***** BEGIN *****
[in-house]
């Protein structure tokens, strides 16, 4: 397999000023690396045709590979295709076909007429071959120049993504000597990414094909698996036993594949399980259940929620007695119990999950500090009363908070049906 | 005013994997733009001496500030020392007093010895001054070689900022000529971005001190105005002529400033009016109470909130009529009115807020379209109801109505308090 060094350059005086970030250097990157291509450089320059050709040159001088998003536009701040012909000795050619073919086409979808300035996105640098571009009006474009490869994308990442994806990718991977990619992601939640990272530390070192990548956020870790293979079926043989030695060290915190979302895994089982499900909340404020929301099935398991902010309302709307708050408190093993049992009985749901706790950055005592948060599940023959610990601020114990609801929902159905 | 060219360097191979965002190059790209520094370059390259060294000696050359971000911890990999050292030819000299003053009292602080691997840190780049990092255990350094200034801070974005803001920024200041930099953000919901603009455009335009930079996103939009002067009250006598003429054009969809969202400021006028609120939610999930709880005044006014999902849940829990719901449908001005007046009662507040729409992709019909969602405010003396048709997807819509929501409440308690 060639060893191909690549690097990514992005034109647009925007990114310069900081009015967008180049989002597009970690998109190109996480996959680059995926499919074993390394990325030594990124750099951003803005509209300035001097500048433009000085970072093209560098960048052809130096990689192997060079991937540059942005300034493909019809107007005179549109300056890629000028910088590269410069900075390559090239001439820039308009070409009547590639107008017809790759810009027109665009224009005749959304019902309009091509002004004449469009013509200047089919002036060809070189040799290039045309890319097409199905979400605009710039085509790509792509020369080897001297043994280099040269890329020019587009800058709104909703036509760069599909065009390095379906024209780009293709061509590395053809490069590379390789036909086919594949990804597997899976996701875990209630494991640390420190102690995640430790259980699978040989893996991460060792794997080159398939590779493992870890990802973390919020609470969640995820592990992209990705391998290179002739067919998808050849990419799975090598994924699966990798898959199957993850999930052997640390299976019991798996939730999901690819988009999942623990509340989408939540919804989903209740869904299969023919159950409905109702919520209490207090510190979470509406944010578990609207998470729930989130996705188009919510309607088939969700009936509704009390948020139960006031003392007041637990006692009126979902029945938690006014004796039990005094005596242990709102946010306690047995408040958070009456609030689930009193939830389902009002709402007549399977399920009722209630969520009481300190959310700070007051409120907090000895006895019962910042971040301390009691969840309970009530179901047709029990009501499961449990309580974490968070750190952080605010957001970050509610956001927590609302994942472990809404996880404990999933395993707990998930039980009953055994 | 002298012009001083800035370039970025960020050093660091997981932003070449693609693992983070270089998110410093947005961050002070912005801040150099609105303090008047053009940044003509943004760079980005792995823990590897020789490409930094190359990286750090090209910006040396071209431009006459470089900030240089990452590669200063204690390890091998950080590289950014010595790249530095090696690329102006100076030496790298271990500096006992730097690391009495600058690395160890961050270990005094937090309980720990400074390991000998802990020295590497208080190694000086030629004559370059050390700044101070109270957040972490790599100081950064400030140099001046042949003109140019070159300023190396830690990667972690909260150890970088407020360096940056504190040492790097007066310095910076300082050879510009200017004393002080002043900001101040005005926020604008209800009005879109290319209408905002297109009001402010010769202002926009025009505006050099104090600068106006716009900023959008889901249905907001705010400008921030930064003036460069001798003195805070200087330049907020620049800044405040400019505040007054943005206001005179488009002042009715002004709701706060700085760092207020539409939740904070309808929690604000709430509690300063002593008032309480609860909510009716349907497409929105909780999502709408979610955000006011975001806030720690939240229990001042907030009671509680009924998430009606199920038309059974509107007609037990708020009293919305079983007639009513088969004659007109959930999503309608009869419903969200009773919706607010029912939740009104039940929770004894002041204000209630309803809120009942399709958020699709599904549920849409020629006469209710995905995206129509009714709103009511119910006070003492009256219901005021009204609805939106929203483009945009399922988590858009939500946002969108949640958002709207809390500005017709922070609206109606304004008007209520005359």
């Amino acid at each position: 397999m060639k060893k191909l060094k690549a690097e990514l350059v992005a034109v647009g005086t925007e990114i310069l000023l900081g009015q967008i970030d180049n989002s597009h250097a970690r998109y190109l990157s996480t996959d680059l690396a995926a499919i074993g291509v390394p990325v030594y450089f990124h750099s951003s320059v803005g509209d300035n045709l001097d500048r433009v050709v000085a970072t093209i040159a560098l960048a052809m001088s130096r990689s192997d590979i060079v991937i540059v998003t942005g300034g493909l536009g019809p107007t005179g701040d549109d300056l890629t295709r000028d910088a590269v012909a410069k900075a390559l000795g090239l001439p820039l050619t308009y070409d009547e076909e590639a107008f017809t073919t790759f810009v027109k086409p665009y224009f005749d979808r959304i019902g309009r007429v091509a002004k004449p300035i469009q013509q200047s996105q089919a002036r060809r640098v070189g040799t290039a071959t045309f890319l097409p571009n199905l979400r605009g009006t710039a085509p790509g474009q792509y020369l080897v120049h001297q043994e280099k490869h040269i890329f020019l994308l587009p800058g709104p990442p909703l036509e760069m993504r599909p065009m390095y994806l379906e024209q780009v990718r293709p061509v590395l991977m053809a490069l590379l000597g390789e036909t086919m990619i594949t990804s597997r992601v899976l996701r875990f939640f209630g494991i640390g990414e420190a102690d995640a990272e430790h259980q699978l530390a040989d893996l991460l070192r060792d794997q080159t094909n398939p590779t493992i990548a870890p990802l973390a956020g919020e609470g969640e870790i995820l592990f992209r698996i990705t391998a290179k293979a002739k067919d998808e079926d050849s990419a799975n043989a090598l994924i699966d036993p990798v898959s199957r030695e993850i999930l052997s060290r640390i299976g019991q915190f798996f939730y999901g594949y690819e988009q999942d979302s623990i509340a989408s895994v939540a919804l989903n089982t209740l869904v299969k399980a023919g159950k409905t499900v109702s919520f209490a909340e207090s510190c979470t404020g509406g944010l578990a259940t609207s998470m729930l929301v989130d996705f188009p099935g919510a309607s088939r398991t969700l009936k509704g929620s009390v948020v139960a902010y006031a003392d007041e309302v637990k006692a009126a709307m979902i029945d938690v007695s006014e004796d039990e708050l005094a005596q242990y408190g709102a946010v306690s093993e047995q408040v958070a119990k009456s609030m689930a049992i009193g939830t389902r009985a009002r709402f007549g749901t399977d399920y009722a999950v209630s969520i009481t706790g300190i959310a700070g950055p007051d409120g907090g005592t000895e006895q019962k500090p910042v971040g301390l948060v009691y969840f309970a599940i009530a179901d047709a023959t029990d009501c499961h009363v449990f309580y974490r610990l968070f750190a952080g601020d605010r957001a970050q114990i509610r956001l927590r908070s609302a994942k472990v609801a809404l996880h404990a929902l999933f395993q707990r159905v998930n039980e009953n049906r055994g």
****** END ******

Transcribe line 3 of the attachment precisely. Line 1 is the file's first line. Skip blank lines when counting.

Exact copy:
């Amino acid at each position: 397999m060639k060893k191909l060094k690549a690097e990514l350059v992005a034109v647009g005086t925007e990114i310069l000023l900081g009015q967008i970030d180049n989002s597009h250097a970690r998109y190109l990157s996480t996959d680059l690396a995926a499919i074993g291509v390394p990325v030594y450089f990124h750099s951003s320059v803005g509209d300035n045709l001097d500048r433009v050709v000085a970072t093209i040159a560098l960048a052809m001088s130096r990689s192997d590979i060079v991937i540059v998003t942005g300034g493909l536009g019809p107007t005179g701040d549109d300056l890629t295709r000028d910088a590269v012909a410069k900075a390559l000795g090239l001439p820039l050619t308009y070409d009547e076909e590639a107008f017809t073919t790759f810009v027109k086409p665009y224009f005749d979808r959304i019902g309009r007429v091509a002004k004449p300035i469009q013509q200047s996105q089919a002036r060809r640098v070189g040799t290039a071959t045309f890319l097409p571009n199905l979400r605009g009006t710039a085509p790509g474009q792509y020369l080897v120049h001297q043994e280099k490869h040269i890329f020019l994308l587009p800058g709104p990442p909703l036509e760069m993504r599909p065009m390095y994806l379906e024209q780009v990718r293709p061509v590395l991977m053809a490069l590379l000597g390789e036909t086919m990619i594949t990804s597997r992601v899976l996701r875990f939640f209630g494991i640390g990414e420190a102690d995640a990272e430790h259980q699978l530390a040989d893996l991460l070192r060792d794997q080159t094909n398939p590779t493992i990548a870890p990802l973390a956020g919020e609470g969640e870790i995820l592990f992209r698996i990705t391998a290179k293979a002739k067919d998808e079926d050849s990419a799975n043989a090598l994924i699966d036993p990798v898959s199957r030695e993850i999930l052997s060290r640390i299976g019991q915190f798996f939730y999901g594949y690819e988009q999942d979302s623990i509340a989408s895994v939540a919804l989903n089982t209740l869904v299969k399980a023919g159950k409905t499900v109702s919520f209490a909340e207090s510190c979470t404020g509406g944010l578990a259940t609207s998470m729930l929301v989130d996705f188009p099935g919510a309607s088939r398991t969700l009936k509704g929620s009390v948020v139960a902010y006031a003392d007041e309302v637990k006692a009126a709307m979902i029945d938690v007695s006014e004796d039990e708050l005094a005596q242990y408190g709102a946010v306690s093993e047995q408040v958070a119990k009456s609030m689930a049992i009193g939830t389902r009985a009002r709402f007549g749901t399977d399920y009722a999950v209630s969520i009481t706790g300190i959310a700070g950055p007051d409120g907090g005592t000895e006895q019962k500090p910042v971040g301390l948060v009691y969840f309970a599940i009530a179901d047709a023959t029990d009501c499961h009363v449990f309580y974490r610990l968070f750190a952080g601020d605010r957001a970050q114990i509610r956001l927590r908070s609302a994942k472990v609801a809404l996880h404990a929902l999933f395993q707990r159905v998930n039980e009953n049906r055994g």